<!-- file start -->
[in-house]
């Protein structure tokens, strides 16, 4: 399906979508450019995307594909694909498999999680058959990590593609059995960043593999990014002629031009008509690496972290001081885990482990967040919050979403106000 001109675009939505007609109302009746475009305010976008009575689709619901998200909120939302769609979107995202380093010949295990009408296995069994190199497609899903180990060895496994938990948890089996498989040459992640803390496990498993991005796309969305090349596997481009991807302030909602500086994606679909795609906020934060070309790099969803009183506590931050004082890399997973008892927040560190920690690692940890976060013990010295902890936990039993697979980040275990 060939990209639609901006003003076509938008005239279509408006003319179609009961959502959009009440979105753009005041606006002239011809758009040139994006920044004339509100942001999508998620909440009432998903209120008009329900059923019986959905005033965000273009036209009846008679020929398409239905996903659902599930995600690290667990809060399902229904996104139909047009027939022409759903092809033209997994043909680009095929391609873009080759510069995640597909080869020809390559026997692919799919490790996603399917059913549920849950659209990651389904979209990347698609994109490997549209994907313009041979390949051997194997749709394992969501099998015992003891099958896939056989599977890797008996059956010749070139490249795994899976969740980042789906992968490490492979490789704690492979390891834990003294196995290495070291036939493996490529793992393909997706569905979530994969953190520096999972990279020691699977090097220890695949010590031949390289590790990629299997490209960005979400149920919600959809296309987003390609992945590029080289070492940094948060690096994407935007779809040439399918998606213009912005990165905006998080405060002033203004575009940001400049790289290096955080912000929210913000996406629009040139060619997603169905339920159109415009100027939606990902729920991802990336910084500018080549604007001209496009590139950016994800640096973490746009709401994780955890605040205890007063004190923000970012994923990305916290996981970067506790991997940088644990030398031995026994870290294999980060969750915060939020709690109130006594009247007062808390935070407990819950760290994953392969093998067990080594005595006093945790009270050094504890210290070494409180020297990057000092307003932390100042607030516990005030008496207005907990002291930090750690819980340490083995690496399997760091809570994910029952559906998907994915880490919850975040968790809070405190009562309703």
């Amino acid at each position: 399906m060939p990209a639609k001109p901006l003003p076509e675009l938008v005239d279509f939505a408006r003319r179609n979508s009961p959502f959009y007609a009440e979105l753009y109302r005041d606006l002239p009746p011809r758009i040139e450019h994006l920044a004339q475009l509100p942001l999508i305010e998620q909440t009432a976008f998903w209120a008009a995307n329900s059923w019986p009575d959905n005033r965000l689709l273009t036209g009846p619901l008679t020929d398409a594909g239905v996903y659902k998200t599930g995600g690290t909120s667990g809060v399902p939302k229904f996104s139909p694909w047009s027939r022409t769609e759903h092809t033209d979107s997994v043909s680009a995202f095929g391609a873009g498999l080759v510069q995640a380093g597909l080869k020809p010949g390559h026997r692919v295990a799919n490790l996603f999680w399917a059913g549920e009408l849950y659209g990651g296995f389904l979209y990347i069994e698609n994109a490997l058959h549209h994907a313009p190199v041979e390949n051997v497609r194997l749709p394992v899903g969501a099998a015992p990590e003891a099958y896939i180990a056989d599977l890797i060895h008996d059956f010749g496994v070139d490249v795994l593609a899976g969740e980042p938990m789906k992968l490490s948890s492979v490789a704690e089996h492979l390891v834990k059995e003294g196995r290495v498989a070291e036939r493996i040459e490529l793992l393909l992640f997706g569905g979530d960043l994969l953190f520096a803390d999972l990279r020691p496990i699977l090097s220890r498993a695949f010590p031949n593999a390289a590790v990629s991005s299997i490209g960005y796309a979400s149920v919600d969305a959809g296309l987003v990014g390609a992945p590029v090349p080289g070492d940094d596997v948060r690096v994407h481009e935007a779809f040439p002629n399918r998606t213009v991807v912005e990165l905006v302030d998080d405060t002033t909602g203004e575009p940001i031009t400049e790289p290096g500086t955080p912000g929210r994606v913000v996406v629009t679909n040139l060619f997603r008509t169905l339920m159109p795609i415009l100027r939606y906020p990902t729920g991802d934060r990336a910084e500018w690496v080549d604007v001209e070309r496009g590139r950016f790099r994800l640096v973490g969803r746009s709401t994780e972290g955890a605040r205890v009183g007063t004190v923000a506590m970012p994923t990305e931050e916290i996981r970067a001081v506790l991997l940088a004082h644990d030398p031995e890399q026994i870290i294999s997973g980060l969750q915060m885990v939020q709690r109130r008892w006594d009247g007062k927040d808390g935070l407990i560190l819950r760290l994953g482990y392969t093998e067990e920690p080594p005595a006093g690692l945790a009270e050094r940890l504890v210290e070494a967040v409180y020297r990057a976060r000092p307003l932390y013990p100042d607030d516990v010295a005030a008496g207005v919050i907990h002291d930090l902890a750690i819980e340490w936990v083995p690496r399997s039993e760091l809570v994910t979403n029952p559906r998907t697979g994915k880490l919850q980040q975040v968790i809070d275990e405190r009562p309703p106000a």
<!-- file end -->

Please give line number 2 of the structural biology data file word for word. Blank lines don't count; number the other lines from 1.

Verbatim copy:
């Protein structure tokens, strides 16, 4: 399906979508450019995307594909694909498999999680058959990590593609059995960043593999990014002629031009008509690496972290001081885990482990967040919050979403106000 001109675009939505007609109302009746475009305010976008009575689709619901998200909120939302769609979107995202380093010949295990009408296995069994190199497609899903180990060895496994938990948890089996498989040459992640803390496990498993991005796309969305090349596997481009991807302030909602500086994606679909795609906020934060070309790099969803009183506590931050004082890399997973008892927040560190920690690692940890976060013990010295902890936990039993697979980040275990 060939990209639609901006003003076509938008005239279509408006003319179609009961959502959009009440979105753009005041606006002239011809758009040139994006920044004339509100942001999508998620909440009432998903209120008009329900059923019986959905005033965000273009036209009846008679020929398409239905996903659902599930995600690290667990809060399902229904996104139909047009027939022409759903092809033209997994043909680009095929391609873009080759510069995640597909080869020809390559026997692919799919490790996603399917059913549920849950659209990651389904979209990347698609994109490997549209994907313009041979390949051997194997749709394992969501099998015992003891099958896939056989599977890797008996059956010749070139490249795994899976969740980042789906992968490490492979490789704690492979390891834990003294196995290495070291036939493996490529793992393909997706569905979530994969953190520096999972990279020691699977090097220890695949010590031949390289590790990629299997490209960005979400149920919600959809296309987003390609992945590029080289070492940094948060690096994407935007779809040439399918998606213009912005990165905006998080405060002033203004575009940001400049790289290096955080912000929210913000996406629009040139060619997603169905339920159109415009100027939606990902729920991802990336910084500018080549604007001209496009590139950016994800640096973490746009709401994780955890605040205890007063004190923000970012994923990305916290996981970067506790991997940088644990030398031995026994870290294999980060969750915060939020709690109130006594009247007062808390935070407990819950760290994953392969093998067990080594005595006093945790009270050094504890210290070494409180020297990057000092307003932390100042607030516990005030008496207005907990002291930090750690819980340490083995690496399997760091809570994910029952559906998907994915880490919850975040968790809070405190009562309703």